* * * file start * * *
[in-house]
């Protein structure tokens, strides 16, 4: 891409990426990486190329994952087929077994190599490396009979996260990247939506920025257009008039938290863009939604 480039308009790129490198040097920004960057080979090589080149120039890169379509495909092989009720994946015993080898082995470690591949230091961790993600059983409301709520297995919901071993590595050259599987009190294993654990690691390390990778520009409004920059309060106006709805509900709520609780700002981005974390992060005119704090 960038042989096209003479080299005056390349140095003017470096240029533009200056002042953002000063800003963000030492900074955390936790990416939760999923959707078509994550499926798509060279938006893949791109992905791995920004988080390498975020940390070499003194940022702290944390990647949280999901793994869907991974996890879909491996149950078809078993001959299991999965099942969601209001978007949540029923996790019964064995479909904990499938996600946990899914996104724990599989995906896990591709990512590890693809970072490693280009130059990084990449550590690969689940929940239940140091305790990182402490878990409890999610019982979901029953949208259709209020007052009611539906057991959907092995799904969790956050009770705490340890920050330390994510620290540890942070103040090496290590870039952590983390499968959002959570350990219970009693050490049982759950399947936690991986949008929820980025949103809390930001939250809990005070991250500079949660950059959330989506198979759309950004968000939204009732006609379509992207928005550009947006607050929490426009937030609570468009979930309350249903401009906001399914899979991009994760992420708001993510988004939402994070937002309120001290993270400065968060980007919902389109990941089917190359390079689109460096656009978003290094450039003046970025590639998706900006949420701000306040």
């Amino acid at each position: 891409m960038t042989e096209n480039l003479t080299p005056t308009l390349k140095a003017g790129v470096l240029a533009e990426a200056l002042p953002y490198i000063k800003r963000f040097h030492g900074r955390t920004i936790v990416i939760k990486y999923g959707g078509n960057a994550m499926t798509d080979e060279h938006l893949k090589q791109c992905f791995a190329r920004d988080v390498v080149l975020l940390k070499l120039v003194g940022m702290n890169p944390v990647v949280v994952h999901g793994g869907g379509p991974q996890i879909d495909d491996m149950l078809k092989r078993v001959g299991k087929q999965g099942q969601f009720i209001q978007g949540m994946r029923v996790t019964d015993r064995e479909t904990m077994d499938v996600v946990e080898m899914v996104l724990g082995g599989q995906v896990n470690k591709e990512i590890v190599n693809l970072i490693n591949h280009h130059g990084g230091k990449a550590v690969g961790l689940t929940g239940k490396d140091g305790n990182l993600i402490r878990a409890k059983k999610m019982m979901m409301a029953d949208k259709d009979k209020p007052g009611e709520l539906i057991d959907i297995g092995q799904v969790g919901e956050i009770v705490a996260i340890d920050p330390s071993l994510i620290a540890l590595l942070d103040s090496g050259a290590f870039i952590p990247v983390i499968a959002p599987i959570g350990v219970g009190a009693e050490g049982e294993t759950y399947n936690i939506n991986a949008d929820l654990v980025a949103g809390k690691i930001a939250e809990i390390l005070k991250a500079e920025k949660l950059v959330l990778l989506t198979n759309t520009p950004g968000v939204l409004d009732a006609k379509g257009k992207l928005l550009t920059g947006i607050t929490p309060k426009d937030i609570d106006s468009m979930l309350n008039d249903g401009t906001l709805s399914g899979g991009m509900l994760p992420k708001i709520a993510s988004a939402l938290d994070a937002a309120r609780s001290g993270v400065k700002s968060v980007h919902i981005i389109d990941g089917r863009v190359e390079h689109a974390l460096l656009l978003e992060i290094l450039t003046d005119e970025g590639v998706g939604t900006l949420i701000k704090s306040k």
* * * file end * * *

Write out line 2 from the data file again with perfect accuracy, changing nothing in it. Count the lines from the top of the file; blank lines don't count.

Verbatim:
């Protein structure tokens, strides 16, 4: 891409990426990486190329994952087929077994190599490396009979996260990247939506920025257009008039938290863009939604 480039308009790129490198040097920004960057080979090589080149120039890169379509495909092989009720994946015993080898082995470690591949230091961790993600059983409301709520297995919901071993590595050259599987009190294993654990690691390390990778520009409004920059309060106006709805509900709520609780700002981005974390992060005119704090 960038042989096209003479080299005056390349140095003017470096240029533009200056002042953002000063800003963000030492900074955390936790990416939760999923959707078509994550499926798509060279938006893949791109992905791995920004988080390498975020940390070499003194940022702290944390990647949280999901793994869907991974996890879909491996149950078809078993001959299991999965099942969601209001978007949540029923996790019964064995479909904990499938996600946990899914996104724990599989995906896990591709990512590890693809970072490693280009130059990084990449550590690969689940929940239940140091305790990182402490878990409890999610019982979901029953949208259709209020007052009611539906057991959907092995799904969790956050009770705490340890920050330390994510620290540890942070103040090496290590870039952590983390499968959002959570350990219970009693050490049982759950399947936690991986949008929820980025949103809390930001939250809990005070991250500079949660950059959330989506198979759309950004968000939204009732006609379509992207928005550009947006607050929490426009937030609570468009979930309350249903401009906001399914899979991009994760992420708001993510988004939402994070937002309120001290993270400065968060980007919902389109990941089917190359390079689109460096656009978003290094450039003046970025590639998706900006949420701000306040």